The task force decided not to recommend that council members recuse themselves from voting on matters involving those from whom they have requested donations on behalf of others.
Convening the ethics task force after each election cycle to review the effectiveness of existing standards and determine if modifications should be recommended.
Establishing an electronic filing system that will make it easy for residents to research political campaign donations. Currently the city posts multiple reports of donations for each candidate in a city council campaign as documents that can be downloaded as PDF files but are not electronically searchable.
Requiring independent expenditure committees and ballot measure committees to disclose the top three donors of more than $1,000 on any campaign advertisement or mailing. Currently there is no requirement that donors be disclosed.
Increasing the current $500 individual limit on campaign contributions to a particular candidate every two years by a factor tied to the cost of living.
Requiring that those who make lobbying expenditures of more than $5,000 in a particular quarter of the year file quarterly reports with the city. This requirement would apply not only to those who are registered lobbyists but also to anyone else who spends more than $5,000 in a quarter to promote a particular issue.
The task force considered but did not recommend that the city ban paid campaign consultants from serving as lobbyists. In a number of past elections lobbyists such as Steve Afriat have managed the election campaigns of City Council members.
VOTER EDUCATION AND PARTICIPATION
Holding city elections on the same date as county and state elections, which typically have a much higher voter turnout among West Hollywood residents. The state legislature passed a law in September that will require cities such as West Hollywood with a low voter turnout to hold their municipal elections either on the date of the June statewide primary election or the November statewide general election. Los Angeles County, which manages the city’s elections, has asked that it be given an extension until 2022 to make that change
Providing city facilities at which three City Council candidate debates can be held.
Archiving all campaign flyers, advertisements and other promotional materials on the city’s website. This recommendation came in response to complaints about the negative content of some of the campaign materials in the March and June elections this year.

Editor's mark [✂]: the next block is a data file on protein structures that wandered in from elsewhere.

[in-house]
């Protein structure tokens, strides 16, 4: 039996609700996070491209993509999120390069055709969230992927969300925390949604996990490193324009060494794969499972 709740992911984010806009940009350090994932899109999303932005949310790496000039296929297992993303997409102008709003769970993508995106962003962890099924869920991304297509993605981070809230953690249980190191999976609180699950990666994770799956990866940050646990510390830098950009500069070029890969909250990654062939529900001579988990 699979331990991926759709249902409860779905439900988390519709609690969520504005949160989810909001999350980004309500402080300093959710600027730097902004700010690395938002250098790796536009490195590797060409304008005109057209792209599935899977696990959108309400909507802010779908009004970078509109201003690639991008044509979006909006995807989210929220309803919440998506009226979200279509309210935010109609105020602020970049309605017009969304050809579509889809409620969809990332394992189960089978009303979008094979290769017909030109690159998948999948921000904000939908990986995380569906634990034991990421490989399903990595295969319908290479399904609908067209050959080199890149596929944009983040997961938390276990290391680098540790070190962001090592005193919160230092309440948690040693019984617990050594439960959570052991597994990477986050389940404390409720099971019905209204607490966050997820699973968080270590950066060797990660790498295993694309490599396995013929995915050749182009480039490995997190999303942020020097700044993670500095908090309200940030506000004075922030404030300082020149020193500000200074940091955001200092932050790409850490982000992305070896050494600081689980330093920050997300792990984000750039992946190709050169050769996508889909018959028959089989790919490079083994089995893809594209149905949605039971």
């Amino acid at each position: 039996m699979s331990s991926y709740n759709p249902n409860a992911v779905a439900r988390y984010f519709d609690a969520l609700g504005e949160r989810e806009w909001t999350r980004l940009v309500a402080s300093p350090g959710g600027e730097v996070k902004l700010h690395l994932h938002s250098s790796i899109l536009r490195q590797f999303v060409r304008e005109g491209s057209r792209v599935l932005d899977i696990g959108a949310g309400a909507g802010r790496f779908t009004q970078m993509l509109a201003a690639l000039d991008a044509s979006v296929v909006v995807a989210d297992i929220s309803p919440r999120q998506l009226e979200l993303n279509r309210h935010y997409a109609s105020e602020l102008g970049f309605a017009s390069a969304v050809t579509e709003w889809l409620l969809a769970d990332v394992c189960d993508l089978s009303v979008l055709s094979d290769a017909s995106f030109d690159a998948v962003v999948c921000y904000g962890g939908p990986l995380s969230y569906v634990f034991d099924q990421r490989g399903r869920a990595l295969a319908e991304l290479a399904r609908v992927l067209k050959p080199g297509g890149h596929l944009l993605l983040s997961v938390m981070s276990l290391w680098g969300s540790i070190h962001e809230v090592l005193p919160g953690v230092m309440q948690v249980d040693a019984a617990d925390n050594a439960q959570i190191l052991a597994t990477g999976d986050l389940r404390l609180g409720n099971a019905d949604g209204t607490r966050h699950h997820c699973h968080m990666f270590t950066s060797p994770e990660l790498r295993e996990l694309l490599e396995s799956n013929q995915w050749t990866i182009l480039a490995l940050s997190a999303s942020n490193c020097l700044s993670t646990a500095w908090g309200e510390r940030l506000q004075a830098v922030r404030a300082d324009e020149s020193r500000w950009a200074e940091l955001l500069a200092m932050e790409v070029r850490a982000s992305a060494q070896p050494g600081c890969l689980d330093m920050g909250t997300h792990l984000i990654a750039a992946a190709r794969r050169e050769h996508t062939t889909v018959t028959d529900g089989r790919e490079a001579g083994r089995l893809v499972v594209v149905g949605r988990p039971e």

Council members seemed to accept the overall recommendations. The Council asked city staff members to put together specific proposals for implementing each of the four segments of the task force recommendations and to bring them back to the Council for debate over the next six months.
Several council members suggested minor modifications. Councilmember Lauren Meister, for example, suggested that the top five, rather than the top three, funders of a campaign mailer or ad be identified. Meister also said she wants to see the city ban campaign managers from lobbying the City Council.
Councilmember John Heilman said he was concerned that small campaigns without sufficient technical expertise might find it difficult to file campaign reports electronically.
Councilmember John D’Amico noted that even making the names of campaign donors available electronically doesn’t make it possible to identify some of them, which are listed as limited liability corporations without identifying their owners.
Mayor Lindsey Horvath and Councilmember Heilman recommended simplifying the increase in campaign donation limits by making it a flat sum every two years rather than tying it to the consume price index.
Councilmember John Duran said he is concerned that people do not realize that the bulk of campaign donations are necessary to reach voters in West Hollywood through direct mail. Duran noted that more than 80 percent of city residents live in apartment buildings and aren’t easily accessible by door-to-door campaigners.
“I understand the idea of trying to get the money out of politics but I want to focus on where they money goes. It goes to mail,” he said. “A candidate that doesn’t have the money can’t just walk door to door …. We are unique in the fact that we don’t have single family homes as our primary form of residence.”
Duran said he also is concerned about how part-time council members are expected to track and report behest payments. Task force member Stern noted that such reporting is required by state law now and that the task force is only recommending that the limit for reporting be reduced.